The Learning Centre:
The financial impact of divorce
Divorce can be costly and complicated.
Fact: for most people, the biggest effect of divorce is on their relationships. The second biggest effect? Their finances.
How divorce affects your finances can be complicated, and it’s one of the reasons why you should work with a lawyer. You’ll want to know everything from who gets the house and how does alimony work, to how to set up a budget as a single person. Educators Certified Financial Planner professional Lisa Raponi, says that, “Two of the most common questions education members have about the financial effects of divorce relate to the division of assets and how their teacher’s pension will be affected.”
How are matrimonial assets divided?
You and your spouse can reach a private agreement on how assets are divided, or you can ask the court to decide the question of property division, in which case division of property is decided under the Ontario Family Law Act (FLA). (Note: the FLA applies to married couples only, not common law partners.) The FLA states that when married couples separate or divorce and come to court for property division, each party is entitled to an equalization of net family property. In other words, the value of all assets acquired by the spouses during the marriage will be divided equally.
Here’s a simple example:
Bill and Mary are a married couple getting divorced. Since getting married, Bill has increased his net worth by $100,000. (Note: his worth could have been zero at the time of marriage and increased to $100,000 by the time they separated, or worth $1,000,000 and increased to $1,100,000 by the time of separation – it’s the growth that’s important.)
Mary increased her net worth since the marriage by $80,000.
The difference between them is $20,000. The equalization payment is half, or $10,000, so Bill would pay Mary $10,000.
Some items are excluded from the calculation to equalize the property, such as life insurance proceeds, gifts a party received from a third person during the marriage (not from the other spouse), or an inheritance you can trace. Most importantly, the “matrimonial home” isn’t included in the equalization payment.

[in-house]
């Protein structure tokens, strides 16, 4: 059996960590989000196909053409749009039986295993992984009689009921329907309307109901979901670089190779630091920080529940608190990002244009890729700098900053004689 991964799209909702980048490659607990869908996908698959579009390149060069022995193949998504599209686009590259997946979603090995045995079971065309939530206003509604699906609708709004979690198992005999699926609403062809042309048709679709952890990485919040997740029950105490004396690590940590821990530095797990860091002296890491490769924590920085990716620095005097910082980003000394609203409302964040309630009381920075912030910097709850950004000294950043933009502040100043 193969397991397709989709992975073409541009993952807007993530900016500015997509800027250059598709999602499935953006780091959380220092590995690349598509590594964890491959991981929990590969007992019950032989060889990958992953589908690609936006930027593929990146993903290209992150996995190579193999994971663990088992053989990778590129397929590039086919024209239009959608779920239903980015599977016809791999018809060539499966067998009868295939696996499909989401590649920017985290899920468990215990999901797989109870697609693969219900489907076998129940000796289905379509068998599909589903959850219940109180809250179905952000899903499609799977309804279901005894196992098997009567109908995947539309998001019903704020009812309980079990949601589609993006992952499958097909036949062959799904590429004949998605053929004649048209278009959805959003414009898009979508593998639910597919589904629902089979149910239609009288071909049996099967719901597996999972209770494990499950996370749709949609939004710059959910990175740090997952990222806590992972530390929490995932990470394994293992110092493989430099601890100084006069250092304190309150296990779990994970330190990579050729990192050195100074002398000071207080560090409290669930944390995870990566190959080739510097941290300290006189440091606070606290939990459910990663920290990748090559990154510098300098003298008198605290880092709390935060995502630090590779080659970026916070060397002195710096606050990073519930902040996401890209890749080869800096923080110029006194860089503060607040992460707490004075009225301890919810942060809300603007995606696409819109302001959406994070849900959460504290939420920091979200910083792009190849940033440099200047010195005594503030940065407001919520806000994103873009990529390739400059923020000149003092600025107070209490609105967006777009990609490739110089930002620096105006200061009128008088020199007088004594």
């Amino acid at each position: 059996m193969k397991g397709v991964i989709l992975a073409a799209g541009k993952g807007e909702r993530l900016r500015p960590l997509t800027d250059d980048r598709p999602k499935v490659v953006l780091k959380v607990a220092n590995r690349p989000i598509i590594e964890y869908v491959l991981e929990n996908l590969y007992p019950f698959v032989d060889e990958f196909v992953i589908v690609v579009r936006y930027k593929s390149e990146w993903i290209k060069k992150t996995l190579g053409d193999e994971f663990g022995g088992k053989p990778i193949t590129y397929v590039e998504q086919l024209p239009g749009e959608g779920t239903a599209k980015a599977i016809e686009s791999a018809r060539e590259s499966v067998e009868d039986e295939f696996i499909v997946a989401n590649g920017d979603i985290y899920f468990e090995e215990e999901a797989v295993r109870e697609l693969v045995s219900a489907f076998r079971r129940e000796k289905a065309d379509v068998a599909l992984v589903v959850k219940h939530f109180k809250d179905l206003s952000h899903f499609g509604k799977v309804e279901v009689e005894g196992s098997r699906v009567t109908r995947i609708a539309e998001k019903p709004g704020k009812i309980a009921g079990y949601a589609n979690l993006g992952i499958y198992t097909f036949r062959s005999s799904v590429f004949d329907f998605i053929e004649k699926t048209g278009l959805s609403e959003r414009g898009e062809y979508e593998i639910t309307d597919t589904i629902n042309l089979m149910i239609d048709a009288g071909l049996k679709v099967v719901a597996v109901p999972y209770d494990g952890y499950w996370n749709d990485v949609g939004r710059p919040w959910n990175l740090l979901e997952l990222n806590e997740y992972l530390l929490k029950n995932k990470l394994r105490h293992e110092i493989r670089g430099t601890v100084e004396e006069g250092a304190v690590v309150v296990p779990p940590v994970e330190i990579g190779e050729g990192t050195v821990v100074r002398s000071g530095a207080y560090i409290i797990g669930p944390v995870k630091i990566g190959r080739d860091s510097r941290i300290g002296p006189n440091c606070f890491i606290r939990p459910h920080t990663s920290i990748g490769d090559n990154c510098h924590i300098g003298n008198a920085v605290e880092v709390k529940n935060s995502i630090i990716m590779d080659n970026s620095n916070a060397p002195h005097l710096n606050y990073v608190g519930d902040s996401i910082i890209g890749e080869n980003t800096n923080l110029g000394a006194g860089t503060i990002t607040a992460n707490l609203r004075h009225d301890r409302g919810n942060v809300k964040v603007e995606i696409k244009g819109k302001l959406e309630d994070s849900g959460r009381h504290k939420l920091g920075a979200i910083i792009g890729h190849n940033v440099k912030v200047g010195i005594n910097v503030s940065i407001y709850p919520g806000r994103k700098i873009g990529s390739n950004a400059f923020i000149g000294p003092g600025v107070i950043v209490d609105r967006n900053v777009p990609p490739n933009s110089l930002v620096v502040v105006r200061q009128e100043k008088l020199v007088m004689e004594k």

The FLA defines the matrimonial home as the home occupied as a couple before separation. The value of the matrimonial home is never deducted from a spouse’s net family property as a date-of-marriage asset, even if that spouse did own the property at the time of marriage. But the home’s value is always included in the assets of the spouse who owns the home (or divided between the two spouses, if the title is held jointly) when the couple separates.
Will divorce affect my pension?
The Ontario Teachers’ Pension Plan (OTPP) states that your pension must be included in the valuation of your family assets. The OTPP calculates the value of your pension that accumulated while you were married, and reports that value – known as the Family Law Value (FLV) – to you. Whether the value of your pension is used to equalize your obligations to each other is optional, and up to you and your spouse.
If you choose to use your pension to equalize your property, your soon-to-be former spouse is entitled to a maximum of 50% of the value of your pension accrued during the time you were married, regardless of how long that was. This will be seen on your future Statement of Pension Benefits as an FLV reduction.
What other major financial impact may I face?
Other issues could include everything from alimony and childcare, to budgeting as a single person. Lisa can provide you with the advice that you will need on these and other matters if you’re getting divorced.